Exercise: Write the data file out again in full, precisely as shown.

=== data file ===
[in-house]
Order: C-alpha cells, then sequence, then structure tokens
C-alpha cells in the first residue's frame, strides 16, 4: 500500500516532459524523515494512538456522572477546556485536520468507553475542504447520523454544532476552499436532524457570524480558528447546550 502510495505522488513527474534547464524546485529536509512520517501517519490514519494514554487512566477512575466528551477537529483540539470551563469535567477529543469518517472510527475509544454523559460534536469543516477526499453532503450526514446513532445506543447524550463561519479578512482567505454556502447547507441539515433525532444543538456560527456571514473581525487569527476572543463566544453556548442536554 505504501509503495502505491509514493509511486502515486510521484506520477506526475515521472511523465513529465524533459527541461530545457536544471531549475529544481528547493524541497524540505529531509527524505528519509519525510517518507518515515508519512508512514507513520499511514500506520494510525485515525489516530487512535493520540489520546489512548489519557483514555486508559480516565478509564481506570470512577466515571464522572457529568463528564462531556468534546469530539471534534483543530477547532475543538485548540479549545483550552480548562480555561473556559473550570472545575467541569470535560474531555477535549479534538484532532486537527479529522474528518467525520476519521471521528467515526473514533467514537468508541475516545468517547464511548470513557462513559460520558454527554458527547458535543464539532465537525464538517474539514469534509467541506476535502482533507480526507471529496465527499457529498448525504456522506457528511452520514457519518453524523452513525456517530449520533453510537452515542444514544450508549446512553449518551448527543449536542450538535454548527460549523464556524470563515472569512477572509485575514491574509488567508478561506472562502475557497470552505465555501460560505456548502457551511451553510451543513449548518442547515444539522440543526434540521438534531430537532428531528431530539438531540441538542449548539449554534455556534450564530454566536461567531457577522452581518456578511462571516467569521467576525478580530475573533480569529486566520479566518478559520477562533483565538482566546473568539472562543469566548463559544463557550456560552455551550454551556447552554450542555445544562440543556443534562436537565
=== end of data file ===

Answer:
[in-house]
Order: C-alpha cells, then sequence, then structure tokens
C-alpha cells in the first residue's frame, strides 16, 4: 500500500516532459524523515494512538456522572477546556485536520468507553475542504447520523454544532476552499436532524457570524480558528447546550 502510495505522488513527474534547464524546485529536509512520517501517519490514519494514554487512566477512575466528551477537529483540539470551563469535567477529543469518517472510527475509544454523559460534536469543516477526499453532503450526514446513532445506543447524550463561519479578512482567505454556502447547507441539515433525532444543538456560527456571514473581525487569527476572543463566544453556548442536554 505504501509503495502505491509514493509511486502515486510521484506520477506526475515521472511523465513529465524533459527541461530545457536544471531549475529544481528547493524541497524540505529531509527524505528519509519525510517518507518515515508519512508512514507513520499511514500506520494510525485515525489516530487512535493520540489520546489512548489519557483514555486508559480516565478509564481506570470512577466515571464522572457529568463528564462531556468534546469530539471534534483543530477547532475543538485548540479549545483550552480548562480555561473556559473550570472545575467541569470535560474531555477535549479534538484532532486537527479529522474528518467525520476519521471521528467515526473514533467514537468508541475516545468517547464511548470513557462513559460520558454527554458527547458535543464539532465537525464538517474539514469534509467541506476535502482533507480526507471529496465527499457529498448525504456522506457528511452520514457519518453524523452513525456517530449520533453510537452515542444514544450508549446512553449518551448527543449536542450538535454548527460549523464556524470563515472569512477572509485575514491574509488567508478561506472562502475557497470552505465555501460560505456548502457551511451553510451543513449548518442547515444539522440543526434540521438534531430537532428531528431530539438531540441538542449548539449554534455556534450564530454566536461567531457577522452581518456578511462571516467569521467576525478580530475573533480569529486566520479566518478559520477562533483565538482566546473568539472562543469566548463559544463557550456560552455551550454551556447552554450542555445544562440543556443534562436537565